5 Great Tips for Stalling Creativity 2

Many of us would love to apply more creativity to our work. Sometimes, we tend to be more creative in the variety of ways we stall; preventing ourselves from creating something spectacular.

  1. Redesigning the Packaging
    I don’t know how many different versions I have created of this blog. The design keeps changing, but if I were to focus more on the content I am sure I would be more successful and content. Companies will of tens spend countless hours and money on getting their logo just right; all while ignoring customers and the demands of the market.How are you waisting time on packaging that you should be spending on creating?
  2. Checking the Locks on the Doors (again)
    Being creative often means doing the lonely work. Meanwhile, our email chimes in, the TV news calls to us and the unlimited entertainment of the web sinks its addictive fangs into our arms.Are you able to shut out distractions when creativity needs your undivided attention?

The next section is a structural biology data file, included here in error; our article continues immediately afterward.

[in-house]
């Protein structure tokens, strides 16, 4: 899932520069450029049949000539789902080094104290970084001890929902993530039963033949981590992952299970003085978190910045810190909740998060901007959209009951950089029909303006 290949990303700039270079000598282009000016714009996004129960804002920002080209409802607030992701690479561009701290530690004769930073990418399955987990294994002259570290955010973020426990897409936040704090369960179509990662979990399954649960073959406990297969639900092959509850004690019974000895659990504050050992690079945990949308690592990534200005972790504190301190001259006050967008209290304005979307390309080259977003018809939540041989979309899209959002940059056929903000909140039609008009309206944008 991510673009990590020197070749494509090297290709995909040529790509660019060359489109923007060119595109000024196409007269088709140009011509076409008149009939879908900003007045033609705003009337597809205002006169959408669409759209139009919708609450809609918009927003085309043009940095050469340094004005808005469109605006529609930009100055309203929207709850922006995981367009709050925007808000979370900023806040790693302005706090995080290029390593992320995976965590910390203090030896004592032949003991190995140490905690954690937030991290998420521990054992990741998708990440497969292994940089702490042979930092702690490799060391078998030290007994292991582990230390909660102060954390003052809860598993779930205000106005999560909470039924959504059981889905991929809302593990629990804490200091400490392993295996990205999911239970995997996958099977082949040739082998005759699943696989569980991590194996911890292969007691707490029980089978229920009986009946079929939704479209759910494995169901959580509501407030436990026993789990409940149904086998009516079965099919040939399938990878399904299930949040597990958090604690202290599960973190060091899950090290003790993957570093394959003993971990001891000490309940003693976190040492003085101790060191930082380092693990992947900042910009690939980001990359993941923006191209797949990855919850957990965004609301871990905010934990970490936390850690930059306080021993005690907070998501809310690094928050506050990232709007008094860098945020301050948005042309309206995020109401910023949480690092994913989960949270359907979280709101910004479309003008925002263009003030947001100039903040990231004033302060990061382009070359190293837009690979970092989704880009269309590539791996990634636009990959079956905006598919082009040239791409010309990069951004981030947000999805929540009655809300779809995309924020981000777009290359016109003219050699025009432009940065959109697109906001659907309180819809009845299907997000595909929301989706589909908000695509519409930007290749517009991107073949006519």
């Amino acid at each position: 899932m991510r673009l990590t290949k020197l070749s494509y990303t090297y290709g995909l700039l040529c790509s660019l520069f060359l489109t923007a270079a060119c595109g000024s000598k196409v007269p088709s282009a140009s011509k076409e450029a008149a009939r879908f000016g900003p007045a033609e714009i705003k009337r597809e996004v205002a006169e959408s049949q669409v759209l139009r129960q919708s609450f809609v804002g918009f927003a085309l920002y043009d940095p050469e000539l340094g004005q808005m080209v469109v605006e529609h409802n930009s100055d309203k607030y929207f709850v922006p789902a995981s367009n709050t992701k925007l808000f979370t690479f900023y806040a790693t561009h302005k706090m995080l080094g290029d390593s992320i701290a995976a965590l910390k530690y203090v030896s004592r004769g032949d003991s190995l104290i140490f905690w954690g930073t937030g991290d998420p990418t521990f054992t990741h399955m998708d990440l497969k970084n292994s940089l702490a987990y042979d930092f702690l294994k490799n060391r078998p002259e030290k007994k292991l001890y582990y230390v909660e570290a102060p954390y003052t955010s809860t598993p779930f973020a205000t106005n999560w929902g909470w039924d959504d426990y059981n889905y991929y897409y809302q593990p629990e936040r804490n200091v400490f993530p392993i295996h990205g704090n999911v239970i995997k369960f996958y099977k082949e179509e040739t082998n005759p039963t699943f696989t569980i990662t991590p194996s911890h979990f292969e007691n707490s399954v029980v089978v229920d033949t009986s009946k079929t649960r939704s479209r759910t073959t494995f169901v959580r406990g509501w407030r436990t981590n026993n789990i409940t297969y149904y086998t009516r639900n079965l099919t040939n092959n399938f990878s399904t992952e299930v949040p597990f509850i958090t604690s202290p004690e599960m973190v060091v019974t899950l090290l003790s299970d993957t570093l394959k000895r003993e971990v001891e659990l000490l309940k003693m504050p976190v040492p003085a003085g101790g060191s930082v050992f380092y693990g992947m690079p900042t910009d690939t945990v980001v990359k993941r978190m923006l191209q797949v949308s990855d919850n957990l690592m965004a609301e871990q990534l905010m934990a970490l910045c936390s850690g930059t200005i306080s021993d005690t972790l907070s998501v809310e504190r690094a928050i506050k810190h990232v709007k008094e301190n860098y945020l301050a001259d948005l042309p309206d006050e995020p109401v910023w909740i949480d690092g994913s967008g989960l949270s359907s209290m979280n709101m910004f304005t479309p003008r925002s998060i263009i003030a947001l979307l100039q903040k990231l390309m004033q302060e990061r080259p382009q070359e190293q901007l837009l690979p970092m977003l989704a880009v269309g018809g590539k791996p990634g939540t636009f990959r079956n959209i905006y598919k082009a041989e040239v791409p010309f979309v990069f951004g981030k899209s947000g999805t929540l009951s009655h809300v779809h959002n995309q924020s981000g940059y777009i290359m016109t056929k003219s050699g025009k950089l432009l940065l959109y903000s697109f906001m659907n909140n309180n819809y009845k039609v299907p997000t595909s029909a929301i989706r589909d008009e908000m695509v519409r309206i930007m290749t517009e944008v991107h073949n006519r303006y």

3. Making the Copies
    We are creatures of comparison. If you never saw what other people were driving, you’d probably be fine driving and old Chevy pickup (not that there’s anything wrong with that). For an initial boost of inspiration, there is nothing wrong with looking at what others have done. Just don’t try and copy someone else’s success, and don’t continue to go back to that well. See what your inner creativity can add to your project instead of recycling other people’s ideas.Have you really poured your soul into your work? Are you doing anything original?
  4. Star-Crossed Love
    If it weren’t for a bit of bad timing, Romeo and Juliet would have been a lot better off (putting it lightly). One of the curses of creativity is giving up too soon. Whether you want to play in a band or write a novel, you have to put in the necessary time to hone your craft. This is the 10,000 hours rule coined by Malcolm Gladwell in his book Outliers.
  5. Yes Man Syndrome
    Your time is precious. Ever tell something mundane to someone, just to hear them snidely remark, “I’ll never get that five minutes back.”? Maybe they were being a jerk, but there is some truth to what they said. We’ll never get any five minutes back, in fact. So, be judicious in what you say ‘yes’ to. Networking meetings and lectures can be helpful, but if you’re spending more time talking about and listening to others talk about the trade than actually creating anything. . . then you’re stalling.
  • http://www.copygrove.blogspot.com Cynthia

    Love it!

  • http://www.thepeoplebrand.com DUST!N

    Thanks Cynthia. I hope you are overcoming all roadblocks to your creativity.